The Old Grey Hare (1944)

Bob Clampett had always dreamed of producing an animated version of Jon Carter on Mars, so it’s not hard to understand why this futuristic glimpse into the lives of cartoons’ most enduring duo ranks high amongst his crowning achievements. Sixty years in the future, Bugs and Elmer are still pulling the same schtick, now with the addition of rubbery, age-defining wrinkles. Elmer has traded his trusty rifle for a Buck Rogers Lightning-Quick Rabbit Killer, while Bugs speaks through a cottontail beard. The lumbago that plagues him forces the aged hare to walk with a cane before the Wackyland backdrop. As if the look into the future were not enough, Clampett hops a slingshot and transports us back in time for a Bugs & Elmer origin story. What begins with the christening of Baby Elmer’s bonnet by the breaking of a glass bottle of carrot juice over his skull ends with a uniformed Bugs pimp-slapping Elmer to oblivion in his baby buggy before sealing the deal with a kiss on the lips. (Are you sure you want children to see this stuff?) It ends happily enough, with Elmer and Bugs buried alive. A mere four years into their relationship, and already Clampett is undertaking what animation historian Greg Ford called “a cradle-to-grave biopic.”

Hare Brush (1955)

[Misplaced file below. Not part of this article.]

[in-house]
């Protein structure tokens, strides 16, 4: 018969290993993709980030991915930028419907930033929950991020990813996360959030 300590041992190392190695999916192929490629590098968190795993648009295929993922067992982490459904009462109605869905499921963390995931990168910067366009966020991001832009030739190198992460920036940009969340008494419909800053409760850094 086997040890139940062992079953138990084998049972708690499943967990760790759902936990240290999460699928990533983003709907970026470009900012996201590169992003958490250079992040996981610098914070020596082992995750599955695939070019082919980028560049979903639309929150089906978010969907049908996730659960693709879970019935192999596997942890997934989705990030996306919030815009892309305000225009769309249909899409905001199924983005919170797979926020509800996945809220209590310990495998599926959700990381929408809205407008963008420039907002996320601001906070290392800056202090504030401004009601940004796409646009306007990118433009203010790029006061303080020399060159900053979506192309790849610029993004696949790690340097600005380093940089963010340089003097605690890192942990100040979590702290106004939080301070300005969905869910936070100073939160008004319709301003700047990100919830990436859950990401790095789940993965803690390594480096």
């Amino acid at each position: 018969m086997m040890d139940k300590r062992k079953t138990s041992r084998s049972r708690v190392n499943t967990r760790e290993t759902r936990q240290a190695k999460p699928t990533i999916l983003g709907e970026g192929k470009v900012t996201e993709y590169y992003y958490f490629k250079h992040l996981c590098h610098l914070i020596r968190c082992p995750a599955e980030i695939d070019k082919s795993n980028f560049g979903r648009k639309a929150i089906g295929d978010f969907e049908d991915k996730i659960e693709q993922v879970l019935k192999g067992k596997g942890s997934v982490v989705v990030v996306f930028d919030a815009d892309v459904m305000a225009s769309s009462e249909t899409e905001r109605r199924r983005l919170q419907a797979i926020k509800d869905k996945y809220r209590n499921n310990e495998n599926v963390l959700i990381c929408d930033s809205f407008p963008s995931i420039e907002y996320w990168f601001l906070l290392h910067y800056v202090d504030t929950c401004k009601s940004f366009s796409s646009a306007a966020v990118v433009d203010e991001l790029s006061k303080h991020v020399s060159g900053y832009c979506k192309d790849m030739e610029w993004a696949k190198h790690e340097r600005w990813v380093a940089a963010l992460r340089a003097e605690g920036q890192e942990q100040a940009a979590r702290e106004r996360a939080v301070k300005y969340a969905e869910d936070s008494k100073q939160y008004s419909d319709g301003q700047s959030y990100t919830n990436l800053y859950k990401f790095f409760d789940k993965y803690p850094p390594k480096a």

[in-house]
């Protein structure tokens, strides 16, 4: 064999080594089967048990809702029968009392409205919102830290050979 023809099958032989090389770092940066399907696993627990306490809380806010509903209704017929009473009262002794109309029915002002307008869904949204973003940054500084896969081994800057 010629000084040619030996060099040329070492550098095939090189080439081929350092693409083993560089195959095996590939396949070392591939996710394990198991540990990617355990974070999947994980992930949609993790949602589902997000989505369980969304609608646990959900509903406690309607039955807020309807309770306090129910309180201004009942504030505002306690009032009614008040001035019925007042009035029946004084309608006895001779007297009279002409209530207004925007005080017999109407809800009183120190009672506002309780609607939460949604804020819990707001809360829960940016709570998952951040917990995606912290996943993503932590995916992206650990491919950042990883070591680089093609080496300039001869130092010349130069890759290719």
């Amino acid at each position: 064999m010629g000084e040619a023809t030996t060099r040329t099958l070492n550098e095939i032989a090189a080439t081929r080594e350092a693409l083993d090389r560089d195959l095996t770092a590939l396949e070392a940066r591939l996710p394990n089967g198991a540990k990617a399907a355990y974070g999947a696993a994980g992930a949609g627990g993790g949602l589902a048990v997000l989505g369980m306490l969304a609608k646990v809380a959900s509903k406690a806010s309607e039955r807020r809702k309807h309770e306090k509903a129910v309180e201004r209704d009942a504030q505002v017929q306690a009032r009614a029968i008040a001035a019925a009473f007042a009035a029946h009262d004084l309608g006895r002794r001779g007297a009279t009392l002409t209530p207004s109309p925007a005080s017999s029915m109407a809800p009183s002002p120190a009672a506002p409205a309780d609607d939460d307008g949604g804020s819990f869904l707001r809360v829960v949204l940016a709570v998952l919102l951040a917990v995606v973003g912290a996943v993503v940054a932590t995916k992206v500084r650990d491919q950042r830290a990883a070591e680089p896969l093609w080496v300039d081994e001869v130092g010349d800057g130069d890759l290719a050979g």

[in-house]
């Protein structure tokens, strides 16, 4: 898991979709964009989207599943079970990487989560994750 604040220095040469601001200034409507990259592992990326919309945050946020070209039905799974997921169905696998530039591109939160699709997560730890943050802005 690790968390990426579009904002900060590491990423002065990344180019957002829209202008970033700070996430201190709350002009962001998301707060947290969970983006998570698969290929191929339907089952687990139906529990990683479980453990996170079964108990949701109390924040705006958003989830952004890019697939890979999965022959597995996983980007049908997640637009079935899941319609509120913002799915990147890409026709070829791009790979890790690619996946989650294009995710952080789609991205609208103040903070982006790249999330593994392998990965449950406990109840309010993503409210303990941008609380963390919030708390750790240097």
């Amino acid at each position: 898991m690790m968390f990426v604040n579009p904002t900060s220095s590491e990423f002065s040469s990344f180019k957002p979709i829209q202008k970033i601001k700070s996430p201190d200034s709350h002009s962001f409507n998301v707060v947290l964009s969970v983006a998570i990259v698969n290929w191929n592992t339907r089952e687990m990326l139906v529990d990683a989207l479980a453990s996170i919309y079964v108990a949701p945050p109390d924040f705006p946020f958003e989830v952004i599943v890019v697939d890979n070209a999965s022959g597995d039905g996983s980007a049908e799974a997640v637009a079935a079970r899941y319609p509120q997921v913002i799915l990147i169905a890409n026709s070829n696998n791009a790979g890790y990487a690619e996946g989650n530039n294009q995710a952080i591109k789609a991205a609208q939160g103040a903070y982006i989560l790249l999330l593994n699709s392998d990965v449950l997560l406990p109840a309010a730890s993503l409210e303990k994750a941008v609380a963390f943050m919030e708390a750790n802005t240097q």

One of the best of the “wabbit-weversal” shorts, in which Elmer gets the upper hand. If the E. J. Fudd building that opens the show is any indication, Elmer has invested his money wisely. The only problem being, after all these years spent chasing a rabbit, Elmer thinks he is one. It’s hard to imagine a contemporary cartoon set in a mental institution, particularly one called the “Fruitcake Sanitarium.” And why Bugs is strolling inside the grounds of an insane asylum is anyone’s guess. What’s important is that inmate Elmer spots him and offers to switch places in exchange for a lifetime’s supply of carrots. Bugs is the perfect patient, downing any pill German-sounding Dr. Oro Myicin hands him — in this case, a narcotic strong enough to instill in the bunny a new mantra: “I am Elmer J. Fudd, millionaire. I own a mansion and a yacht.” Once acclimated, Bugs spends his Hump Day in the wild, hunting a billionaire in a bunny suit. For two solid minutes, Fudd earns his retroactive payback as seemingly every violent act played out against him turns about in the direction of his enemy. There’s even a Tashlin-esque bear, reminiscent of the one that tormented the duo in The Unruly Hare (a short in sore need of making its disc debut). The end finds Bugs being carted away, not to Bellevue, but to jail. Fudd lets his guard down long enough (and returns to humankind just long enough) to partake in a dance sensation that once swept the nation: the bunny hop.